Typical Duchaufour's creation, spicy and incensey in execution with a leathery and animalistic substance, an orangy-rosey touch and traces of final resinous temperament. Orientalistic. The dosage of aoud in here is anyway less impressive and more attenuated and subtle than in several creations from Montale, Bond or Nasomatto for instance and is blended in low amount with a concert of (spicy, earthy, animalic, liturgical) elements in the way the scent comes out subtle and complex without a strong and powerful sillage. This fragrance is oriental and mystic in perception even if in my opinion it does't reach the "holy" levels of the spiritual Dzongkha. Al Oudh starts very spicy with a strong presence of black-rose pepper, cumin and cinnamon. This prickly molecular dust gradually introduces a leathery base with animalic traits from (minimally appointed) civet-castoreum and with the hallmarking support from neroli and rose. The latter are perceivable many hours over the first spray when the dust is in part tamed and the basic resinous smoothness is playing its role. The base is all smoked woods and incense with a touch of "sticky" myrrh and soothing vanilla. The note of incense is with neroli, resins and rose the key element because its echo spreads the reflection since the beginning. The final issue is a refined and aristocratic, dry incense-orange with prickly and creamy nuances, ideal for a proud insight in the bon-ton and culture ambiences.

    12 June, 2011 (Last Edited: 22 July, 2014)

    bokaba's avatar

    United States United States

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    The opening is a quite nice and natural orange blossom. Perhaps a sweet orange blossom since I like bitter blossom better. Too feminine for me to ever wear--clearly out of unisex territory for me. Like I say the opening is a natural blossom but it is mottled by a synthetic tuberose and some other white flowers. Not my thing. I'd try C & S Neroli first.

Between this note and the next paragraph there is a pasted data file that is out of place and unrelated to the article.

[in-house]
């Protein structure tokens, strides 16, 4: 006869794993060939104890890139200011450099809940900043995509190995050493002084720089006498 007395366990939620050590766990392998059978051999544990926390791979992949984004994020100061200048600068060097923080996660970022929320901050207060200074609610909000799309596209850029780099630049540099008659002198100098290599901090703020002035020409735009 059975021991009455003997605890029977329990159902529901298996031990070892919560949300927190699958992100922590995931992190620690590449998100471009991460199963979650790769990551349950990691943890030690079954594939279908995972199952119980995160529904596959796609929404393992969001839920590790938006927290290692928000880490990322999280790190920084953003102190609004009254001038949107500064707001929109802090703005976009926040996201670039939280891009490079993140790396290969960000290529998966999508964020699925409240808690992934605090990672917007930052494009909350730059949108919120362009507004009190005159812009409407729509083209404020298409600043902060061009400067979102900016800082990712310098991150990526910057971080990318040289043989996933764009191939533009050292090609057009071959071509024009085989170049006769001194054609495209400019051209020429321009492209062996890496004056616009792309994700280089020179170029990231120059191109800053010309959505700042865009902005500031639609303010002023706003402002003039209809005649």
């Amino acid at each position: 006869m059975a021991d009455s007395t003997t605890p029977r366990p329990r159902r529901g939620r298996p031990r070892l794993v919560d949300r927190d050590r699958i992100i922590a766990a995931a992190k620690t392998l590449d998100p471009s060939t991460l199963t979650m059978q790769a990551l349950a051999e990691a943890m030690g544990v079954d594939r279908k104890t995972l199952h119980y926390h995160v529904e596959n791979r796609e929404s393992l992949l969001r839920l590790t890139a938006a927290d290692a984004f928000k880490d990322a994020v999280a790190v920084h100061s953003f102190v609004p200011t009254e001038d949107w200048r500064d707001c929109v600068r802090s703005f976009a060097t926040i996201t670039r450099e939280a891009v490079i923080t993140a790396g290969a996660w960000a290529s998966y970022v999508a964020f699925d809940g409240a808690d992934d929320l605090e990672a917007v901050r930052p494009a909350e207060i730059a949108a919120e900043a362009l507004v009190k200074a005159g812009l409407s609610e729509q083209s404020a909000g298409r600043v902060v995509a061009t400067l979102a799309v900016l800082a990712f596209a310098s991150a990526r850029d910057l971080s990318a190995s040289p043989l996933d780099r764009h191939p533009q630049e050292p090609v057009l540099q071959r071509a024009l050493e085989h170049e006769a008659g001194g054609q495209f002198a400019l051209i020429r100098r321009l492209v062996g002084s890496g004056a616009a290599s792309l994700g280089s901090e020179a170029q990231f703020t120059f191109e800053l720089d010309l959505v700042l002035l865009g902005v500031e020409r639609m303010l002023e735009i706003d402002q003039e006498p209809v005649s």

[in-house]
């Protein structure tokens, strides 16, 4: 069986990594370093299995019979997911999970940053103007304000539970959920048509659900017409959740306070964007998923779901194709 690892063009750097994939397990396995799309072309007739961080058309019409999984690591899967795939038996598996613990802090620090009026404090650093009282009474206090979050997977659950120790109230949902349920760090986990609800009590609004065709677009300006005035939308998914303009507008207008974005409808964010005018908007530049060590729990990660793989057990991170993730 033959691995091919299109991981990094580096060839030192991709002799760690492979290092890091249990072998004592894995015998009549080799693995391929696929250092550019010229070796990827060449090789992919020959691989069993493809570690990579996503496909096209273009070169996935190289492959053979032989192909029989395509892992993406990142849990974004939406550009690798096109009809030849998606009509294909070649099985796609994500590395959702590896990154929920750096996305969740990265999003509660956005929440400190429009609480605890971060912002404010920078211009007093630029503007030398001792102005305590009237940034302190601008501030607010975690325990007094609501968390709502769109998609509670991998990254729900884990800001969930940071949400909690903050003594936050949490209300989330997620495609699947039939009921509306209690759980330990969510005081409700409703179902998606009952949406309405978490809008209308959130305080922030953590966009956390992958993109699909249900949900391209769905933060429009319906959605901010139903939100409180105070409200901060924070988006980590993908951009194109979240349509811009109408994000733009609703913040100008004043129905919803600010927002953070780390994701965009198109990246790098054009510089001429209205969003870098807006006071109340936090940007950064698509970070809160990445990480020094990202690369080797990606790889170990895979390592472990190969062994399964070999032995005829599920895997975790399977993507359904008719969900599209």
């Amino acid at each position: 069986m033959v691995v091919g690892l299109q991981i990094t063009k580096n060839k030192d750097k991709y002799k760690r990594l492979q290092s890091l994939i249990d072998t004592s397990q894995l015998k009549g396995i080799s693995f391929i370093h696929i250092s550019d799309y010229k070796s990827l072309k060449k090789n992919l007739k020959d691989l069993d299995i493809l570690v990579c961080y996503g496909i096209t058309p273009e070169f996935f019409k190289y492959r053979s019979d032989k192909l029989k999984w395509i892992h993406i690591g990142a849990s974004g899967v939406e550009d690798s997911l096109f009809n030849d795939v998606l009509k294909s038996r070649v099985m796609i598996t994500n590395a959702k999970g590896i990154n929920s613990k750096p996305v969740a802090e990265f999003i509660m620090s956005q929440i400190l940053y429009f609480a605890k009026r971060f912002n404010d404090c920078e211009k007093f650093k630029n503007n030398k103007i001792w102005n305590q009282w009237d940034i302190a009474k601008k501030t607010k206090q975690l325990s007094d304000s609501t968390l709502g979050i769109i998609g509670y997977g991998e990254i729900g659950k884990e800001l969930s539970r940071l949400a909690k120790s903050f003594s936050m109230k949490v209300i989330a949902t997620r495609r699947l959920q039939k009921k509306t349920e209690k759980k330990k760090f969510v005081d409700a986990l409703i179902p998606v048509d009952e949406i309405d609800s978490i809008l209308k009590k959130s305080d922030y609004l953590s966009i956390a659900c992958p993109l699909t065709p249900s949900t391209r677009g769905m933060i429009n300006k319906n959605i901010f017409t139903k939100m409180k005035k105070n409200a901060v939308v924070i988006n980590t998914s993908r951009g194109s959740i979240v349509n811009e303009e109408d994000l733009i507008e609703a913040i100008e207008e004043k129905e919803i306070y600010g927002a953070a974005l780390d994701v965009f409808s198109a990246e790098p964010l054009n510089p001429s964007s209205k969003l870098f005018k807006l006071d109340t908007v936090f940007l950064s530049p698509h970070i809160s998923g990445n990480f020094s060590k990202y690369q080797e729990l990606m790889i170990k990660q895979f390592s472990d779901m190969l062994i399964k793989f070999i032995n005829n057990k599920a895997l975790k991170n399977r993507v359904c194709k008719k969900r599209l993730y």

11th December, 2010

    moss1310's avatar

    United States United States

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    probably my favorite orange blossom scent. much more natural than TF's Neroli Portofino, not as girly as SL's Fd'O. Beautifully structured and very unisex.

    16 July, 2009

    robinhoo's avatar

    United States United States

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    (Please note that L'Artisan re-released this fragrance in 2007. From what I've heard, the 2005 and 2007 aren't that different, but be aware that I'm talking about the 2007 version.)
    I am completely in love with this fragrance. I've been searching for the perfect orange-blossom fragrance for summer, and this is it, no contest. It starts out with a sharp, almost acrid green, like a flower that's just about to burst into bloom. But on me the green only lasted a moment, and then the orange blossom was in bloom. It's a lovely dry orange blossom, not overly sweet, and it absolutely doesn't smell like bathroom cleaner or wood polish. In just another couple of moments, the honey and beeswax notes come forward. They complement the orange blossom just beautifully, and overall the fragrance evokes a sunny orange orchard bordered with honeysuckle... except it's not quite as floral-sweet as honeysuckle would be. The dry-down is not as orange-y and the honey dims, too, but it's still just beautiful. I have to reapply it every few hours, and like most L'Artisan fragrances, the sillage is not AT ALL overpowering.
    Perhaps the best compliment I can give it is that my boyfriend keeps coming back to sniff me. :)

    03 July, 2009

    Theasylph's avatar

    United States United States

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    i got some bergamot and neroli oil from a guy who makes his own oil blends and they smell just like this. So my mind was not blown but I do love this scent. This is what real stuff smells like. Precious and temporary. It doesn't really stick around long enough to be a fragrance unfortunately, more of a 300$ aromatherapy pick me up. ouch. Get a sample for rainy days.

    14 April, 2009